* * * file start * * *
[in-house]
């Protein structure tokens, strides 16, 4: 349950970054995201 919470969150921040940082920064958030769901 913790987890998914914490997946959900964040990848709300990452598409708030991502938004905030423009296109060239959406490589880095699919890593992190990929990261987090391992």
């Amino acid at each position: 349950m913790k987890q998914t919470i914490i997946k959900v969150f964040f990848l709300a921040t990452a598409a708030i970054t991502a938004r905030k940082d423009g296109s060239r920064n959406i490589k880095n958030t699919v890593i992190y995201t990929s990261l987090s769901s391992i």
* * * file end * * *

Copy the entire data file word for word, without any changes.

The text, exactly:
[in-house]
């Protein structure tokens, strides 16, 4: 349950970054995201 919470969150921040940082920064958030769901 913790987890998914914490997946959900964040990848709300990452598409708030991502938004905030423009296109060239959406490589880095699919890593992190990929990261987090391992």
């Amino acid at each position: 349950m913790k987890q998914t919470i914490i997946k959900v969150f964040f990848l709300a921040t990452a598409a708030i970054t991502a938004r905030k940082d423009g296109s060239r920064n959406i490589k880095n958030t699919v890593i992190y995201t990929s990261l987090s769901s391992i």